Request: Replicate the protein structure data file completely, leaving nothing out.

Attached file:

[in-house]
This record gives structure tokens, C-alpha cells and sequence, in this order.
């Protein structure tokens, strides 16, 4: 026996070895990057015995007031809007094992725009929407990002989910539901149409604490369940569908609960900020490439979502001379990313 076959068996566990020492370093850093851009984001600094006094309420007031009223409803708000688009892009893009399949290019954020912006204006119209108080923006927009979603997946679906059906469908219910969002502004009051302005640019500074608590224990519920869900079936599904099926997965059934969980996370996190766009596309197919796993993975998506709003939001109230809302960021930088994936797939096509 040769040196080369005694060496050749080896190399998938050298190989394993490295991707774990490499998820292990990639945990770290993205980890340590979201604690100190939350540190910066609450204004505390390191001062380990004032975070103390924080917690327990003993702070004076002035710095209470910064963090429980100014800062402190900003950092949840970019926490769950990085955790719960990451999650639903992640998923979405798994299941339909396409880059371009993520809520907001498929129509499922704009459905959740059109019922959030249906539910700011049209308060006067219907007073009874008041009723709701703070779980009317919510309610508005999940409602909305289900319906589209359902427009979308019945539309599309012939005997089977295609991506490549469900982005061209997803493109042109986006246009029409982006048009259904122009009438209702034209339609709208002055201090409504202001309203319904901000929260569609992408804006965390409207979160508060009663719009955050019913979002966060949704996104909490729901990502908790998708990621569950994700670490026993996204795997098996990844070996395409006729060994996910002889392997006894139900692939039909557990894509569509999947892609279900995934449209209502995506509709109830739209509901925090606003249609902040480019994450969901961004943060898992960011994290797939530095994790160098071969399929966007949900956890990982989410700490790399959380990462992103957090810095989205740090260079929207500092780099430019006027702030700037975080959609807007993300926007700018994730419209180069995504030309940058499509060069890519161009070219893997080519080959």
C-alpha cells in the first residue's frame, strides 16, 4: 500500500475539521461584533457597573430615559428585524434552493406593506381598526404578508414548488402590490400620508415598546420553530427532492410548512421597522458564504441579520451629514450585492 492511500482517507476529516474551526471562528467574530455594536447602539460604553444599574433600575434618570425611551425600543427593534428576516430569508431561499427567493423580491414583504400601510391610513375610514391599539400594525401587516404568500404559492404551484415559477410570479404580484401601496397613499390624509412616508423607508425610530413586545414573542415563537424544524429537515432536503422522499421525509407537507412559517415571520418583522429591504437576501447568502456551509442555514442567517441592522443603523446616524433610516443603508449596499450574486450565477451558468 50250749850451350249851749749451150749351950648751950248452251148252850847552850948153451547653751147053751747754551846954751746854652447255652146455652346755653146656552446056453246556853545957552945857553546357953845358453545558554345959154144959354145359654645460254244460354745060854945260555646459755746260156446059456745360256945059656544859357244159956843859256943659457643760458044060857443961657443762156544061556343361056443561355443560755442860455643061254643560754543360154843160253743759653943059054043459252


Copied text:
[in-house]
This record gives structure tokens, C-alpha cells and sequence, in this order.
């Protein structure tokens, strides 16, 4: 026996070895990057015995007031809007094992725009929407990002989910539901149409604490369940569908609960900020490439979502001379990313 076959068996566990020492370093850093851009984001600094006094309420007031009223409803708000688009892009893009399949290019954020912006204006119209108080923006927009979603997946679906059906469908219910969002502004009051302005640019500074608590224990519920869900079936599904099926997965059934969980996370996190766009596309197919796993993975998506709003939001109230809302960021930088994936797939096509 040769040196080369005694060496050749080896190399998938050298190989394993490295991707774990490499998820292990990639945990770290993205980890340590979201604690100190939350540190910066609450204004505390390191001062380990004032975070103390924080917690327990003993702070004076002035710095209470910064963090429980100014800062402190900003950092949840970019926490769950990085955790719960990451999650639903992640998923979405798994299941339909396409880059371009993520809520907001498929129509499922704009459905959740059109019922959030249906539910700011049209308060006067219907007073009874008041009723709701703070779980009317919510309610508005999940409602909305289900319906589209359902427009979308019945539309599309012939005997089977295609991506490549469900982005061209997803493109042109986006246009029409982006048009259904122009009438209702034209339609709208002055201090409504202001309203319904901000929260569609992408804006965390409207979160508060009663719009955050019913979002966060949704996104909490729901990502908790998708990621569950994700670490026993996204795997098996990844070996395409006729060994996910002889392997006894139900692939039909557990894509569509999947892609279900995934449209209502995506509709109830739209509901925090606003249609902040480019994450969901961004943060898992960011994290797939530095994790160098071969399929966007949900956890990982989410700490790399959380990462992103957090810095989205740090260079929207500092780099430019006027702030700037975080959609807007993300926007700018994730419209180069995504030309940058499509060069890519161009070219893997080519080959």
C-alpha cells in the first residue's frame, strides 16, 4: 500500500475539521461584533457597573430615559428585524434552493406593506381598526404578508414548488402590490400620508415598546420553530427532492410548512421597522458564504441579520451629514450585492 492511500482517507476529516474551526471562528467574530455594536447602539460604553444599574433600575434618570425611551425600543427593534428576516430569508431561499427567493423580491414583504400601510391610513375610514391599539400594525401587516404568500404559492404551484415559477410570479404580484401601496397613499390624509412616508423607508425610530413586545414573542415563537424544524429537515432536503422522499421525509407537507412559517415571520418583522429591504437576501447568502456551509442555514442567517441592522443603523446616524433610516443603508449596499450574486450565477451558468 50250749850451350249851749749451150749351950648751950248452251148252850847552850948153451547653751147053751747754551846954751746854652447255652146455652346755653146656552446056453246556853545957552945857553546357953845358453545558554345959154144959354145359654645460254244460354745060854945260555646459755746260156446059456745360256945059656544859357244159956843859256943659457643760458044060857443961657443762156544061556343361056443561355443560755442860455643061254643560754543360154843160253743759653943059054043459252